The most widely-cited description of an unlawful MLM structure appears in the FTC’s Koscot decision, which observed that such enterprises are “characterized by the payment by participants of money to the company in return for which they receive (1) the right to sell a product and (2) the right to receive in return for recruiting other participants into the program rewards which are unrelated to the sale of the product to ultimate users.” In re Koscot Interplanetary, Inc., 86 F.T.C. 1106, 1181 (1975).1
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Belonging to a self-regulatory organization, however, does not shield MLMs engaged in unfair and deceptive practices from FTC law enforcement action. Under appropriate circumstances, the FTC can and will bring law enforcement actions against companies that claim to follow self-regulatory guidelines but in practice do not. Similarly, the FTC can and will bring law enforcement actions against companies that, despite following such guidelines, nonetheless violate the FTC Act.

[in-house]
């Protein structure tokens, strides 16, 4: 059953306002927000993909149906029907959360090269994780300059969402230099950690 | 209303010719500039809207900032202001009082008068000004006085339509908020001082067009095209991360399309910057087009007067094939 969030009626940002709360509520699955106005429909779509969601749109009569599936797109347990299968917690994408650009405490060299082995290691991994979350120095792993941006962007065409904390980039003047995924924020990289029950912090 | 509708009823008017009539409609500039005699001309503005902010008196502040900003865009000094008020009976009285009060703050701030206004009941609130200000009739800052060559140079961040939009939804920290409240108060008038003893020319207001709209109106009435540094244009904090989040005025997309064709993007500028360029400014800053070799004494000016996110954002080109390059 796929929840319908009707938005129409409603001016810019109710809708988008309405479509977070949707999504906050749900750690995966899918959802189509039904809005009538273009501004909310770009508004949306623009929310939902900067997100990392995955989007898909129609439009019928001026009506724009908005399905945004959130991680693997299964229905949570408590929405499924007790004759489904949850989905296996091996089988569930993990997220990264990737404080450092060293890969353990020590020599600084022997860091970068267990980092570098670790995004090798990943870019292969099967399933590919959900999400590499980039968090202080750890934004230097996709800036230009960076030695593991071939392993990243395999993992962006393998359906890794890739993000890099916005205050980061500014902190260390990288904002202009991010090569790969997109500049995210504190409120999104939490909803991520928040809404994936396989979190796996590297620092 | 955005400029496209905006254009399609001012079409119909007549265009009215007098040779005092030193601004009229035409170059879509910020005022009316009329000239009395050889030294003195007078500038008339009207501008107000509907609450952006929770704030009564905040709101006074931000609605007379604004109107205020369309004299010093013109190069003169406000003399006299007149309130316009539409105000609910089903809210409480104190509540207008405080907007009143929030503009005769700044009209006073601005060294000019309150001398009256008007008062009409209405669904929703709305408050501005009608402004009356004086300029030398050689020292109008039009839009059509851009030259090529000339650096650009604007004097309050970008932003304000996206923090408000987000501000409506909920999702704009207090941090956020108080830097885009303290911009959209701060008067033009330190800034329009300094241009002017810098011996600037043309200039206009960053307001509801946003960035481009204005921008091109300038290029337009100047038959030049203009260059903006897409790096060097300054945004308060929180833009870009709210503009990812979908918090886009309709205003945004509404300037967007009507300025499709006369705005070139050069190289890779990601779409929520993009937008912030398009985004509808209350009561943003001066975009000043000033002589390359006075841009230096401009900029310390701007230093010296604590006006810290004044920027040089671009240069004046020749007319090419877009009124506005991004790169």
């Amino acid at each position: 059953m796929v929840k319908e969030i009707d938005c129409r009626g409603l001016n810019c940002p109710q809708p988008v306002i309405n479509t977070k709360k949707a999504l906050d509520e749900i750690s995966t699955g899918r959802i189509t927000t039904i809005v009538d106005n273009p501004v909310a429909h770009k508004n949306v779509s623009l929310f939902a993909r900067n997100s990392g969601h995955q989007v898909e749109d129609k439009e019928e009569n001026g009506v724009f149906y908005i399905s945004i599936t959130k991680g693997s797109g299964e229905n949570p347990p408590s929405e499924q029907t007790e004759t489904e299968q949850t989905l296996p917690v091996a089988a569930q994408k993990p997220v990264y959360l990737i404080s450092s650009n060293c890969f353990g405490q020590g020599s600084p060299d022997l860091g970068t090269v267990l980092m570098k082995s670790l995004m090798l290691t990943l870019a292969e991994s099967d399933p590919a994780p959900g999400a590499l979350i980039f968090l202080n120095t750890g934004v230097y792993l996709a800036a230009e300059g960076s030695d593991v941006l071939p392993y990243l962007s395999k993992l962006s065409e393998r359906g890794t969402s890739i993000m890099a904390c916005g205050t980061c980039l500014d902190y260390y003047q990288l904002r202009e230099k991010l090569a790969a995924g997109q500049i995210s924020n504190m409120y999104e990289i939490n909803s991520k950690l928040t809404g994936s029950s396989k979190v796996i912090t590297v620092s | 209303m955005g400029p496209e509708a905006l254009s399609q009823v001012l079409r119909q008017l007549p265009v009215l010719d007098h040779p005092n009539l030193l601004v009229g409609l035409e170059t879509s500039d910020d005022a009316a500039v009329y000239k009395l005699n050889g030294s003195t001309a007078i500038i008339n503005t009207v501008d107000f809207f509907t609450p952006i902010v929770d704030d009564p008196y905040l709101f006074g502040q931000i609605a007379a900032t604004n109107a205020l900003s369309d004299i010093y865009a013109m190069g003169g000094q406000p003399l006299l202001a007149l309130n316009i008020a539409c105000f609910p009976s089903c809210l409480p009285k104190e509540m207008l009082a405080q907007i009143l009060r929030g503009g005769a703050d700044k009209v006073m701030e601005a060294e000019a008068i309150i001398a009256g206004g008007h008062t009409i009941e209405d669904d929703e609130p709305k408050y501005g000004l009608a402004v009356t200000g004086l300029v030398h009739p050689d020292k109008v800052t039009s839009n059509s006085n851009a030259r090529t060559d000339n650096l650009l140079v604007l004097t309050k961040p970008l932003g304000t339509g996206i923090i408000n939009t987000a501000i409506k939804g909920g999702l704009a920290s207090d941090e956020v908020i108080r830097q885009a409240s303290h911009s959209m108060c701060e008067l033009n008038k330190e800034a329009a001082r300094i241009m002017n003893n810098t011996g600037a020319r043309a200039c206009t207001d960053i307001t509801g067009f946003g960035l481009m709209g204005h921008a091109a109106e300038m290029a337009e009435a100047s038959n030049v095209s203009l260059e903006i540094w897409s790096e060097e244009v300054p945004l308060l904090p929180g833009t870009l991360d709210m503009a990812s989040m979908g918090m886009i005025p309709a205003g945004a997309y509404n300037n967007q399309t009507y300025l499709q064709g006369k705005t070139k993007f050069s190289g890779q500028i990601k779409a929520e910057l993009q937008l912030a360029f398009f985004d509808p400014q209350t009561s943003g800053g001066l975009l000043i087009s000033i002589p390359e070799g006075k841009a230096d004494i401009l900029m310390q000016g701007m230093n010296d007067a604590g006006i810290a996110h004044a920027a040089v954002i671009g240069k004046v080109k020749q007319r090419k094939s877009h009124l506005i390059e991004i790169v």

In an October 15, 2010 article, it was stated that documents of a MLM called Fortune Hi-Tech Marketing reveal that 30 percent of its representatives make no money and that 54 percent of the remaining 70 percent only make $93 a month, before costs. Fortune was under investigation by the Attorneys General of Texas, Kentucky, North Dakota, and North Carolina with Missouri, South Carolina, Illinois, and Florida following up complaints against the company.[39] The FTC eventually stated that Fortune Hi-Tech Marketing was a pyramid scheme and that checks totaling more than $3.7 million were being mailed to the victims.[40]
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